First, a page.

And they’re all like 2000 EV/EBIT. There are a couple more, it’s in about the 10% of opportunities, but they’re all clustered around the 2000 peak and the 2007 Peak. So I think on just about any metric value looks very very cheap to me and across all of them It looks cheap, the portfolios aren’t unusually livid. And the main takeaway for me which I found really surprising was that value has underperformed. 70 to 80% of opportunities over the last 30 years and still outperformed over the full data set. So that’s interesting.

Jake Taylor:
Yeah, frequency versus magnitude.

Tobias Carlisle:
Exactly right.

Jake Taylor:
So good luck trying to time that and missing out on it.

Tobias Carlisle:
That’s right. Like you really have to be invested in it to capture those returns, you have to know that .They really do come about infrequently. And when they come about, there’s so big that if you miss them, then you miss out on all of the value of valley, all of the out performance of valley.

Jake Taylor:
That makes sense. It probably should be easy.

Bill Brewster:
It’s like Adam Don.

Jake Taylor:
[inaudible 00:11:47]reference.

Bill Brewster:
I said it’s like Adam Don right strikes out a lot, but when he hits it’s out of the park walks a lot too, but anyway, doesn’t matter.

Tobias Carlisle:
One of the other interesting things so I pulled in a whole lot of research from … I looked at some Olson research, I looked at AQR research, I looked at Cory Hoff Steen had this piece on why book value looks so busted and whether you can discount that or not the same piece on on unpacking the problems with book value, which I thought was pretty interesting. I think there’s an awesome piece that was really interesting that they call factors from scratch with a look at what drives value what drives growth. So, when you form a value portfolio, they tend to be subnormal profitability and the profitability tends to fall over the course of the time that you hold the portfolio. And then when you rebalance, you rebalance into a cheaper portfolio so has this sawtooth where your earnings are falling while you’re holding it. And all of the gain from Valley comes from multiple rewriting and the way that you can think about that is there’s already sub normally cheap portfolios, people oversell them because they don’t want to be in something that’s falling and sub normally profitable.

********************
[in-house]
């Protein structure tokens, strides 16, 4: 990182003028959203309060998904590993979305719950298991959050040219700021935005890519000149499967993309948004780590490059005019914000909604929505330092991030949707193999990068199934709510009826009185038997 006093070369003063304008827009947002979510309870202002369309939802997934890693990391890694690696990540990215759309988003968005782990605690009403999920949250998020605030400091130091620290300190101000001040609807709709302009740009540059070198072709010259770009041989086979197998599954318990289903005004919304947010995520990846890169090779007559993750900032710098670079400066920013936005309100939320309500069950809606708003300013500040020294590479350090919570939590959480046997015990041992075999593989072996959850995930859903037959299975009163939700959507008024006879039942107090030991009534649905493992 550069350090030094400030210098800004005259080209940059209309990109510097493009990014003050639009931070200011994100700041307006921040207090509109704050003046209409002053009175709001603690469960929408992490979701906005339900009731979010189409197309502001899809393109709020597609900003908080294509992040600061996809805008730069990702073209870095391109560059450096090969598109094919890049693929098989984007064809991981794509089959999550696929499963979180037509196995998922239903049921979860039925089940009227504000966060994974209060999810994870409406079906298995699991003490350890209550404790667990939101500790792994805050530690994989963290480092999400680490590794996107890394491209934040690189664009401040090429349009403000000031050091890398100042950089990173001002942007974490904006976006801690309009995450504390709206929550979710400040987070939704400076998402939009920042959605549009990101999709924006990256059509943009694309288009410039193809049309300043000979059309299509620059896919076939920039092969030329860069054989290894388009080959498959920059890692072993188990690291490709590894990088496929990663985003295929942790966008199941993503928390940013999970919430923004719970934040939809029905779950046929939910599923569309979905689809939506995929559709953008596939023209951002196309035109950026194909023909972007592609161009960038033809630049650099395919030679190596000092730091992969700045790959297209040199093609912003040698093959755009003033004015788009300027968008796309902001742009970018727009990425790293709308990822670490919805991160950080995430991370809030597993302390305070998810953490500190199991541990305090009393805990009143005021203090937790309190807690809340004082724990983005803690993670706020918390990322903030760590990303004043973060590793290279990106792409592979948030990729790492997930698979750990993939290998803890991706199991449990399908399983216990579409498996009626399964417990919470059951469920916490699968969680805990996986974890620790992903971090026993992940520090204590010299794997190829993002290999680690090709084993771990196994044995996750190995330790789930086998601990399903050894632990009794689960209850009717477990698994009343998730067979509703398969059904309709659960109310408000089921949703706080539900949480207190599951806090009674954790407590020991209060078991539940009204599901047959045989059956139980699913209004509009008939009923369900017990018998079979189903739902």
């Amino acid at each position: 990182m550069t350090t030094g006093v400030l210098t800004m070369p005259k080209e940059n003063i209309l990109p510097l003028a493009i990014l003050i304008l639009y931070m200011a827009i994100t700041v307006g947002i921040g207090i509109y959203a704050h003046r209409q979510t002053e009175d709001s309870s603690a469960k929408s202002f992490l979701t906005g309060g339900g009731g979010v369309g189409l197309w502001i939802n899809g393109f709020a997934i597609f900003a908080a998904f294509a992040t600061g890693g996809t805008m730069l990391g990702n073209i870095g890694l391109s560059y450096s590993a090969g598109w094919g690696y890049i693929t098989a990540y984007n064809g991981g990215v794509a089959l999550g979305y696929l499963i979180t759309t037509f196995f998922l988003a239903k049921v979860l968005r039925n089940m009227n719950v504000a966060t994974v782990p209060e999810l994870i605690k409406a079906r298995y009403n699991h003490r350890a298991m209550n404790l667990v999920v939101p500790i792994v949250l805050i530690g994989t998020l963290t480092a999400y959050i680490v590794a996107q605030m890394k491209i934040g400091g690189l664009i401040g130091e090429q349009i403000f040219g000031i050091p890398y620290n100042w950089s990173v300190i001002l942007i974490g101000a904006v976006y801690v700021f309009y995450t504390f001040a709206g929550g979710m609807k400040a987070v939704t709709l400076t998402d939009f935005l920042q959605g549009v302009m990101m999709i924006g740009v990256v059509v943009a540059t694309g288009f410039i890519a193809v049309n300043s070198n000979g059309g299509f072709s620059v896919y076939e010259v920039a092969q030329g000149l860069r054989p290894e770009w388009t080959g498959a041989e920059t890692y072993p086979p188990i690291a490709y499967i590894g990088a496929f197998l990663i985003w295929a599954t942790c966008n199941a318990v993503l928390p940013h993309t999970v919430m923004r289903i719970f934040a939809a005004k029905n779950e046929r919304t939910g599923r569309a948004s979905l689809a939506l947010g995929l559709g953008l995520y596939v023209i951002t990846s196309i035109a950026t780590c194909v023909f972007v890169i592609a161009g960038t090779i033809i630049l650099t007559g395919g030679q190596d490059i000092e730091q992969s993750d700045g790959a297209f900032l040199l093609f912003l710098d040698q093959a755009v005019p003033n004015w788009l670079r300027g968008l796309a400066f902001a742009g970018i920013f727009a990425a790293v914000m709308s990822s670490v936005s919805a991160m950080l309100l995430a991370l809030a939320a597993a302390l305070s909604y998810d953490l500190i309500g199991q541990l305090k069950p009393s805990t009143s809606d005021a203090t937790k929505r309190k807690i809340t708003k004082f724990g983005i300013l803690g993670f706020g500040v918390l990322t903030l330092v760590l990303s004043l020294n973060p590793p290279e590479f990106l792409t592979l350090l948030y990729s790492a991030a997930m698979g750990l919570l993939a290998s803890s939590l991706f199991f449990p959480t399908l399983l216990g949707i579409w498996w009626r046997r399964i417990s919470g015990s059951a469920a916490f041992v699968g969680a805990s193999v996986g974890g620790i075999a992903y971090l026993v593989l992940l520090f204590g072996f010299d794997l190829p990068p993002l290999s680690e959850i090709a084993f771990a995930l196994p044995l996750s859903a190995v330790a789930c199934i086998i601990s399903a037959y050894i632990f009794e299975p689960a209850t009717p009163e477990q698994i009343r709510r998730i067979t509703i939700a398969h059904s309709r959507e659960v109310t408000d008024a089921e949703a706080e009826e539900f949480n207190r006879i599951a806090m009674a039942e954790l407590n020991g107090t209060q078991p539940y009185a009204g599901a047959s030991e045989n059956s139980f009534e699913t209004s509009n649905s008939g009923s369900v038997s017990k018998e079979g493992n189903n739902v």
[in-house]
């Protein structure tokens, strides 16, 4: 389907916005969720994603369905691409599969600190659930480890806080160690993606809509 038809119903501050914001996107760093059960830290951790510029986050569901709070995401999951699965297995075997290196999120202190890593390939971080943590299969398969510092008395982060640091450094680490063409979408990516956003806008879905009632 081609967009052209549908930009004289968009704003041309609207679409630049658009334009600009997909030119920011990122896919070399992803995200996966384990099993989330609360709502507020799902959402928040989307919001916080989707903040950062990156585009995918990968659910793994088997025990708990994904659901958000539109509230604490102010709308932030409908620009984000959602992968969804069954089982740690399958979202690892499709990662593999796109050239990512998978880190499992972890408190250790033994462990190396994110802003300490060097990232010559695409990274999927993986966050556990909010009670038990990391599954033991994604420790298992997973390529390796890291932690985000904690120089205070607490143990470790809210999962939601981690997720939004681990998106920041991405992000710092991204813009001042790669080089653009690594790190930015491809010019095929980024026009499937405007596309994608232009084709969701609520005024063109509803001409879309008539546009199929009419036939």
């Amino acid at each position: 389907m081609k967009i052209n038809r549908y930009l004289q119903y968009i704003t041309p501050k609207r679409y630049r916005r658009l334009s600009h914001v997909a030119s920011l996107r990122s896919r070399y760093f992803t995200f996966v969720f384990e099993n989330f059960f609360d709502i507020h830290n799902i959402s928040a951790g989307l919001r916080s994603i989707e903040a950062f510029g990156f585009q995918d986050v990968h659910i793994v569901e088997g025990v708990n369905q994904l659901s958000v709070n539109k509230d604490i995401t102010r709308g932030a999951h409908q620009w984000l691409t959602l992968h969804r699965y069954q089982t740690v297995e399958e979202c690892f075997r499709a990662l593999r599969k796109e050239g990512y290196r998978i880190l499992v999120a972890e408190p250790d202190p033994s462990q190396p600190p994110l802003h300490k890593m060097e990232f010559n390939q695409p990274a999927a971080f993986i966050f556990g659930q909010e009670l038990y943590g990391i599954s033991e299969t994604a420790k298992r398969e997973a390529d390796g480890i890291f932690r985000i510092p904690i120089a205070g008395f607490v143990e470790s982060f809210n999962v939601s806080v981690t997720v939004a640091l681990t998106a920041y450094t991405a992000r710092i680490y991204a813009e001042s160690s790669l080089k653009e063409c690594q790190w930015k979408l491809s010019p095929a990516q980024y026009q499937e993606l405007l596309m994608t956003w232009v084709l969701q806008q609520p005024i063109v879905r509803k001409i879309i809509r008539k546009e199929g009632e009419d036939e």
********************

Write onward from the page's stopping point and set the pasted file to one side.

Tobias Carlisle:
But they overestimate how bad they are. So that’s the way it works. For growth, it’s the opposite, the earnings of growth portfolios do go up. It’s just that we tend to overpay, the difference has been over the last 10 years or so. So depending on when you start the under performance starts in about 2006, for price to earnings and like 2014 for price to cash flow. Basically, that multiple expansion and compression has gone away. So growth has seen the multiple expansion, in addition to rising earnings growth has seen multiple compression in addition to falling earnings. And that is driven though, that the alligator jaws really wide and send out values is unusually cheap growth is unusually expensive.